SignalTree Solutions has survived several name changes since its
inception in 1982. Launched as Metamor Global
Solutions, the company started functioning as a global sourcing division of
PSINet sometime in 1999. Recently, fresh infusion of capital from Arlington
Capital Partners enabled it to establish an independent identity.
The company offers service solutions in application outsourcing, total IT
management and e-business solutions. It has offshore centers in India and
technology centers in the US. With a stable base of select clients, the company
hopes to make a kill during the downturn, anticipating more outsourced jobs. And
things couldn’t have looked better for the company, given the increased
availability of quality manpower (due to layoffs globally) and the consequent
rationalization of salary packages. Cyber News Service caught up with the
company’s long-time chairman and CEO, Russ Cappellino to find out more about
the company’s strategy. Excerpts:
Has the name change in any way diluted your business focus?
Name changes have done little to change our direction. The organization’s
focus has always been on forming strategic relationships with customers. And
customers don’t look at name changes. However, we did feel the need to
preserve our business due to our unfortunate experience with PSINet especially
when its shares fell from $60 to 25 cents. Even in those days we never really
integrated ourselves with PSINet and continued to focus on our strategy to
leverage our offshore components as well as integrate people from India in the
US at our customers’ sites. We had to find a differentiation strategy in order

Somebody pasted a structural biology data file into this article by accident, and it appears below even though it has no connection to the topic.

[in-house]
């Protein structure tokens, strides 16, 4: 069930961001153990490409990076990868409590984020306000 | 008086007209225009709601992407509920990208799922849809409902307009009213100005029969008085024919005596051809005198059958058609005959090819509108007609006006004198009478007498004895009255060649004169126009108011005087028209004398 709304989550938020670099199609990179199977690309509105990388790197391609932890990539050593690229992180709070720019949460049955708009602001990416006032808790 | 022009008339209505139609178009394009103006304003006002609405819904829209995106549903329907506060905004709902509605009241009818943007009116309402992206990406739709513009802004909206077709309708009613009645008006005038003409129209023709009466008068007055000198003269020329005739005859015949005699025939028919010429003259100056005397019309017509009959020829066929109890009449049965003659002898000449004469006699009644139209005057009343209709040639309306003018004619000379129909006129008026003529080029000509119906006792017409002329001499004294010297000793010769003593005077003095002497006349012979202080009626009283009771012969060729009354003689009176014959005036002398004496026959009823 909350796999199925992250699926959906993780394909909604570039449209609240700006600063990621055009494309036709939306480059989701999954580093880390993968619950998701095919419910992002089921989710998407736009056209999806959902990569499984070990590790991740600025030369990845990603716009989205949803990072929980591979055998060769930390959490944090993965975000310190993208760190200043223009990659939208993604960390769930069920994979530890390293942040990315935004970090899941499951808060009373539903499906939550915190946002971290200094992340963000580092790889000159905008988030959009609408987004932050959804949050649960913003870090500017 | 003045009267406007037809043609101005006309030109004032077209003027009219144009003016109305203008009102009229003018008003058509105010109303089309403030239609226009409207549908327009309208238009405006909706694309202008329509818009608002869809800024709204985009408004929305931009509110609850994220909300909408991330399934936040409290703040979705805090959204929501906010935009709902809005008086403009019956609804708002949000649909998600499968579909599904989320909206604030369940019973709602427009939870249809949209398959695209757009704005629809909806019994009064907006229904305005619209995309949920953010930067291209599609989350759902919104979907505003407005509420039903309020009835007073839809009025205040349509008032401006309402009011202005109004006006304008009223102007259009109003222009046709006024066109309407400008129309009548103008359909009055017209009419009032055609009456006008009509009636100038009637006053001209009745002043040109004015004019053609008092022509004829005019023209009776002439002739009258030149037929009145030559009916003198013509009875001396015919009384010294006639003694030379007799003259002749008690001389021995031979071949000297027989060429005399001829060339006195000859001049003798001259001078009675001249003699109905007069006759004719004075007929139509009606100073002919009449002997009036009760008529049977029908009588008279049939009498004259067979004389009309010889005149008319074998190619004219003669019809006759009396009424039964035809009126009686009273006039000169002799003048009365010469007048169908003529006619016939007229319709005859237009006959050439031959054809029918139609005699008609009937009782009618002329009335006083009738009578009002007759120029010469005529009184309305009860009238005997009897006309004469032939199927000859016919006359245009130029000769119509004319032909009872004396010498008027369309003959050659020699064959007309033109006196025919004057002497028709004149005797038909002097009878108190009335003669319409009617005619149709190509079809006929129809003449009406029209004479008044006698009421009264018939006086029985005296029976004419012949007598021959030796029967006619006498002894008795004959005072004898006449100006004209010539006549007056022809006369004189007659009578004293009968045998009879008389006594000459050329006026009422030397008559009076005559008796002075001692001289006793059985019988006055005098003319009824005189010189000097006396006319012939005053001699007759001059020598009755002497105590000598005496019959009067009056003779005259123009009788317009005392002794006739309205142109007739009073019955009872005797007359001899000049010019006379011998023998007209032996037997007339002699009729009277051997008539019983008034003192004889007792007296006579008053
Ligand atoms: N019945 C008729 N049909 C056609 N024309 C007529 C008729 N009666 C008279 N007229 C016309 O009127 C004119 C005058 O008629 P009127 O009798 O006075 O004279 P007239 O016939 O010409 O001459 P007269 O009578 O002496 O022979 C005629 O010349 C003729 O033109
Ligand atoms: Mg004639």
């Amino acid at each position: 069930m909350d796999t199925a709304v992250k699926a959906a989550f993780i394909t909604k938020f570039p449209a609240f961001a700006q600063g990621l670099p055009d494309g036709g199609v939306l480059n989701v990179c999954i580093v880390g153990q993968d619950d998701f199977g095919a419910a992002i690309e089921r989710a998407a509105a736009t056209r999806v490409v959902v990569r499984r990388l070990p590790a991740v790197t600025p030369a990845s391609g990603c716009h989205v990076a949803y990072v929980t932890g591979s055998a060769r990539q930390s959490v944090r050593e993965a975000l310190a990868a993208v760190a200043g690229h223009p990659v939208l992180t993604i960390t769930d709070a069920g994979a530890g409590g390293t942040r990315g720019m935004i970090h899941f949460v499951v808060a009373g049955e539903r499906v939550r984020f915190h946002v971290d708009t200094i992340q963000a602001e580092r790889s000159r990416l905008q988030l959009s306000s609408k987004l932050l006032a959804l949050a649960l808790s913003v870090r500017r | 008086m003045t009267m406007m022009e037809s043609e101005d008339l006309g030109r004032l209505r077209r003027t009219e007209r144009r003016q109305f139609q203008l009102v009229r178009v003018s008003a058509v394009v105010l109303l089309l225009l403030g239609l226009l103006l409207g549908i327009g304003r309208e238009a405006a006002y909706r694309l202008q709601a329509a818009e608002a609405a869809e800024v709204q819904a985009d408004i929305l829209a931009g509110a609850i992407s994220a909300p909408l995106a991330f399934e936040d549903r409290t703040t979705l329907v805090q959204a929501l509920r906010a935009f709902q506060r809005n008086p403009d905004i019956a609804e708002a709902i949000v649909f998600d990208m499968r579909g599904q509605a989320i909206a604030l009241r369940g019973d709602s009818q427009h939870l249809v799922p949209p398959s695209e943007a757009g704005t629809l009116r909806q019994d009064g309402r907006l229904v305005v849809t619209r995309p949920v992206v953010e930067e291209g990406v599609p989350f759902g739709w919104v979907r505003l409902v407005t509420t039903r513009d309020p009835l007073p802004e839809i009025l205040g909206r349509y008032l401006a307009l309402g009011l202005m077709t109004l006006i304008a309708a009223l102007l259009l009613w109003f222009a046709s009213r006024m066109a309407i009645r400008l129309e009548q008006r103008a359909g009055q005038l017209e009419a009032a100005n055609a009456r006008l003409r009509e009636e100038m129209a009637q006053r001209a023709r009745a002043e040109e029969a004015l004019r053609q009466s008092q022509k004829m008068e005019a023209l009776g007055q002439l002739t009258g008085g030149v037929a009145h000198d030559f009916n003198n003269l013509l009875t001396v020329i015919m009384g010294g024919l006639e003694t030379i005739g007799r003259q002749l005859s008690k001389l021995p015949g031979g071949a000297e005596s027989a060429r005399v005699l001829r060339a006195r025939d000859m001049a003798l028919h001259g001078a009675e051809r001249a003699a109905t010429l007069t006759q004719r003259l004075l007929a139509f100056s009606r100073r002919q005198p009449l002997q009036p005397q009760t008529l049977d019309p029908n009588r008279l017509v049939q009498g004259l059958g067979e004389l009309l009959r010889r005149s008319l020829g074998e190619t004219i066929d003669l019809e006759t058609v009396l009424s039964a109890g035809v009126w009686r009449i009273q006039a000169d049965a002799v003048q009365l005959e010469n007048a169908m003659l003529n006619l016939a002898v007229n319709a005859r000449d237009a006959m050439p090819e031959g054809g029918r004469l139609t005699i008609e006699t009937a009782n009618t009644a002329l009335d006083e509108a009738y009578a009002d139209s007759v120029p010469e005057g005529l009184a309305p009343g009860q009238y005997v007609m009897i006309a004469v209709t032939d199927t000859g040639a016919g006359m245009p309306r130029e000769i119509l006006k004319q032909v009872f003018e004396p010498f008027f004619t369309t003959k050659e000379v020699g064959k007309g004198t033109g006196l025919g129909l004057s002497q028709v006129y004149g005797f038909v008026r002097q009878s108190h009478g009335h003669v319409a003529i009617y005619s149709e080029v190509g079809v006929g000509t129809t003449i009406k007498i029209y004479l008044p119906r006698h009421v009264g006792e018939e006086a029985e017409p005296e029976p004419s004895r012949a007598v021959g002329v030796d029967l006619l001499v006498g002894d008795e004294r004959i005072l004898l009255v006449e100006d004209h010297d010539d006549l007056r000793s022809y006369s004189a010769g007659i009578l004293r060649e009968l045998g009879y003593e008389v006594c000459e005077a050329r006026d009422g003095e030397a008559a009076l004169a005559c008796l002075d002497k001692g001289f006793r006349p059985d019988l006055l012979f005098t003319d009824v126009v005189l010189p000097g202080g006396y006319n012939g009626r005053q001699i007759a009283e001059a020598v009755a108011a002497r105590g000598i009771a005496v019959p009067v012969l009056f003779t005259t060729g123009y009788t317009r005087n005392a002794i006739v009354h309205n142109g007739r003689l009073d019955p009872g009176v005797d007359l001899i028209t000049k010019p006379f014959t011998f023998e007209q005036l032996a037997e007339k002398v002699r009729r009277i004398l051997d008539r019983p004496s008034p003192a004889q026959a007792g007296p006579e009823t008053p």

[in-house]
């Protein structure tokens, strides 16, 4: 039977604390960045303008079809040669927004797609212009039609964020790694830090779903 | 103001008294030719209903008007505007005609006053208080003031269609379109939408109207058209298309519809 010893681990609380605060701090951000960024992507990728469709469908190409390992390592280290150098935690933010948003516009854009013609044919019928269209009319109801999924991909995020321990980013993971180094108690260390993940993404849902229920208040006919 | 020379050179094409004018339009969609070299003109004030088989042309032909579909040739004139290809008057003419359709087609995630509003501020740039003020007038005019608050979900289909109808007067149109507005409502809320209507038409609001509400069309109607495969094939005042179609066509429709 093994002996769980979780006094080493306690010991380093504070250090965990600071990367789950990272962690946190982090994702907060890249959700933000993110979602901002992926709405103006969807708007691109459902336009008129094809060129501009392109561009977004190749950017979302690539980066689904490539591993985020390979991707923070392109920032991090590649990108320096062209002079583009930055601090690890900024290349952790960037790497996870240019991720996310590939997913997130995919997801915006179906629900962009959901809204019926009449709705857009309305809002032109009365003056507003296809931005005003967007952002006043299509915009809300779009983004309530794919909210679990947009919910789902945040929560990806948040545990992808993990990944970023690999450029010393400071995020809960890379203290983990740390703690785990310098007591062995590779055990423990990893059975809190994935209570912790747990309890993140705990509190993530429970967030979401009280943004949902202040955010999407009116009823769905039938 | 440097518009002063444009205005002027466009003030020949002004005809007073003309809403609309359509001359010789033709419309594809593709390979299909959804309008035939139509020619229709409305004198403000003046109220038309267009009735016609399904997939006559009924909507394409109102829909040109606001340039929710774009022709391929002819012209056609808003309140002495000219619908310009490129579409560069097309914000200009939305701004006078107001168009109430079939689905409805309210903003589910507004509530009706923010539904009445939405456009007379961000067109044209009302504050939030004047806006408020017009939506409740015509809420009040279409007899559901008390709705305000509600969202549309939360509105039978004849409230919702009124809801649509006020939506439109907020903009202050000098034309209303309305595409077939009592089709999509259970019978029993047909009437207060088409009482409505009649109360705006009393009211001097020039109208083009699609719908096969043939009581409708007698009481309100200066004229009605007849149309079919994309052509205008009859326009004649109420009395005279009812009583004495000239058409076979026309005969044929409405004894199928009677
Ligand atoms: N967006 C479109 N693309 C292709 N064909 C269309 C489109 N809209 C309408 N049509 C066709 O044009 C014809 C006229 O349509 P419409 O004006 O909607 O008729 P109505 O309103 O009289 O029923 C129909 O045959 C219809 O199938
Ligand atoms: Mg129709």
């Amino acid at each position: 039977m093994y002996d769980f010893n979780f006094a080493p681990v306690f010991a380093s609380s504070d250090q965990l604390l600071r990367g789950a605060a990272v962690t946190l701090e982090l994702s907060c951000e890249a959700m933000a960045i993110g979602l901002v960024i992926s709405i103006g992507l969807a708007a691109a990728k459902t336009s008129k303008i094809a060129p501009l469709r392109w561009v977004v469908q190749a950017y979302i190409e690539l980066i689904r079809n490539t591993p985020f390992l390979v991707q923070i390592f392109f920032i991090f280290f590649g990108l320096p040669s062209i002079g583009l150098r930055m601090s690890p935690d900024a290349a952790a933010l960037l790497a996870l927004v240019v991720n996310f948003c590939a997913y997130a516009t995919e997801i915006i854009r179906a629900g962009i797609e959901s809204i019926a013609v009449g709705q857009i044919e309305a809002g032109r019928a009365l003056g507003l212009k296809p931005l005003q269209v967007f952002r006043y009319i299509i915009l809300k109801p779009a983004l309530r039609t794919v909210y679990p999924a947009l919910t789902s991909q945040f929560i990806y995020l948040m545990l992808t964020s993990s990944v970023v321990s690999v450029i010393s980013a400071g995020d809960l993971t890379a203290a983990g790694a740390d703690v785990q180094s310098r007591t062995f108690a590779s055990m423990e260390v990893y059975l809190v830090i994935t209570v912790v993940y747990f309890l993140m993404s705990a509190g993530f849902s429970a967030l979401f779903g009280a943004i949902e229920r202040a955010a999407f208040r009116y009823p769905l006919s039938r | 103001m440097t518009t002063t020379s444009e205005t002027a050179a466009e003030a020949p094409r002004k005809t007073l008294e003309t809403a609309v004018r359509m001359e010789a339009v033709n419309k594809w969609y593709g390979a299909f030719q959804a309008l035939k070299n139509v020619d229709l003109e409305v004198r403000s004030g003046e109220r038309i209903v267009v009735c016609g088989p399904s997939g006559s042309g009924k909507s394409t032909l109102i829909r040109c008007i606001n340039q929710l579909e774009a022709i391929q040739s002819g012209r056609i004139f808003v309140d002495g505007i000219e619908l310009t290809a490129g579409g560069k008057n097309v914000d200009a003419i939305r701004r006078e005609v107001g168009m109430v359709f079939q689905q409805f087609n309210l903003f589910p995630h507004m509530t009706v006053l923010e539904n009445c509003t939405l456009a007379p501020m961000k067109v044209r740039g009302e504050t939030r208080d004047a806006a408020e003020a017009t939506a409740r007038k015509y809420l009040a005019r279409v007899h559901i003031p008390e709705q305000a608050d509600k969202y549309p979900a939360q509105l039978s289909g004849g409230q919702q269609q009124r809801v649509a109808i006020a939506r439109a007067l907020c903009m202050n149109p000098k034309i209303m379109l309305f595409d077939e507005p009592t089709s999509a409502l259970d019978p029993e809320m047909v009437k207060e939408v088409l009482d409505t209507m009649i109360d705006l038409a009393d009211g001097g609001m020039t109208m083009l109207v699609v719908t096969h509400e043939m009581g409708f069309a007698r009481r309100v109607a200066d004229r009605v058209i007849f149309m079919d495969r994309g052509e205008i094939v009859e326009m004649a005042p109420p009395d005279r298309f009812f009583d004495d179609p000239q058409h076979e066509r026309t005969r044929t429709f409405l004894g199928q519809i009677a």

to compete. We designed our strategy in a manner wherein we became a part of the
fabric at our customer’s organization. That’s why our customers love us and
continue to have business relationships with us. We have customer testimonials
to stand by us.
Will the economic slowdown affect your business model in any way,
particularly since you are focussed on the outsourcing market?
As a matter of fact, we believe that this is really the right time for us to
exploit our business model. There may be a slowdown in pressure but IT
executives in corporations still have IT requirements to fulfil through a
different cost model. We can cater to that by leveraging our offshore
development component. We selectively choose our customers. What we look for in
our customers is a chance to grow with them and become strategic partners. We do
not necessarily lead because of our technology but we lead because our people
who are good at listening to customer’s problems solve them with technology.
How about your customers themselves who would be affected by the slowdown
and may not be able to grow?
I think their IT budgets are very large. Although they may face a 20-30% cut
in the budget, they still have to get their IT projects rolling if they want to
achieve their growth targets. In order to do that they have to look at new
models. As a customer myself about 20 years ago when I was part of senior
management team I know the tremendous pressures I worked under to cut costs
during hard times. In those days I had to justify why outsourcing was a better
model. Today it is much easier to outsource the requirements because of the
accomplishments of Indians in the outsourcing model.
Are you any way looking at downsizing the manpower strength of your